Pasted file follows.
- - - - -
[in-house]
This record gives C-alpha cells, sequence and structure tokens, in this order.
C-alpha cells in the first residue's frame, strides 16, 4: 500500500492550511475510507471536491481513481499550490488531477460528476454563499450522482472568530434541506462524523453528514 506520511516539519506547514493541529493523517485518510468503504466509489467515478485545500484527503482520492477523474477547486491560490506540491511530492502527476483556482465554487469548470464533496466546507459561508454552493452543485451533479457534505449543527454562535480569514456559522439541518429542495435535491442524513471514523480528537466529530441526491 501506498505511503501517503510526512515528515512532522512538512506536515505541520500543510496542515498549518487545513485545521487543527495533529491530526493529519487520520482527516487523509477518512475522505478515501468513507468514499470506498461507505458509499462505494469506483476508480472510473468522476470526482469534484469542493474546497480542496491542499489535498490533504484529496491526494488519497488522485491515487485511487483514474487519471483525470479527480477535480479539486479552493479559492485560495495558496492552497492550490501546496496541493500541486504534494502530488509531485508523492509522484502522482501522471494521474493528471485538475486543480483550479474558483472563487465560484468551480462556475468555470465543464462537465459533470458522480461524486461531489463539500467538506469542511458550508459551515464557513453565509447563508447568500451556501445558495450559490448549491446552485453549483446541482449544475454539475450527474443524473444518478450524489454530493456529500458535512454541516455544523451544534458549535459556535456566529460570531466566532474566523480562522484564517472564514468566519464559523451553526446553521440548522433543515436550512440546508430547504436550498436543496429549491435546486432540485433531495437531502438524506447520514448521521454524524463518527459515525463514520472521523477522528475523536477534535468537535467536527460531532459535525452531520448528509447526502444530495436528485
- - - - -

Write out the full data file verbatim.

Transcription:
[in-house]
This record gives C-alpha cells, sequence and structure tokens, in this order.
C-alpha cells in the first residue's frame, strides 16, 4: 500500500492550511475510507471536491481513481499550490488531477460528476454563499450522482472568530434541506462524523453528514 506520511516539519506547514493541529493523517485518510468503504466509489467515478485545500484527503482520492477523474477547486491560490506540491511530492502527476483556482465554487469548470464533496466546507459561508454552493452543485451533479457534505449543527454562535480569514456559522439541518429542495435535491442524513471514523480528537466529530441526491 501506498505511503501517503510526512515528515512532522512538512506536515505541520500543510496542515498549518487545513485545521487543527495533529491530526493529519487520520482527516487523509477518512475522505478515501468513507468514499470506498461507505458509499462505494469506483476508480472510473468522476470526482469534484469542493474546497480542496491542499489535498490533504484529496491526494488519497488522485491515487485511487483514474487519471483525470479527480477535480479539486479552493479559492485560495495558496492552497492550490501546496496541493500541486504534494502530488509531485508523492509522484502522482501522471494521474493528471485538475486543480483550479474558483472563487465560484468551480462556475468555470465543464462537465459533470458522480461524486461531489463539500467538506469542511458550508459551515464557513453565509447563508447568500451556501445558495450559490448549491446552485453549483446541482449544475454539475450527474443524473444518478450524489454530493456529500458535512454541516455544523451544534458549535459556535456566529460570531466566532474566523480562522484564517472564514468566519464559523451553526446553521440548522433543515436550512440546508430547504436550498436543496429549491435546486432540485433531495437531502438524506447520514448521521454524524463518527459515525463514520472521523477522528475523536477534535468537535467536527460531532459535525452531520448528509447526502444530495436528485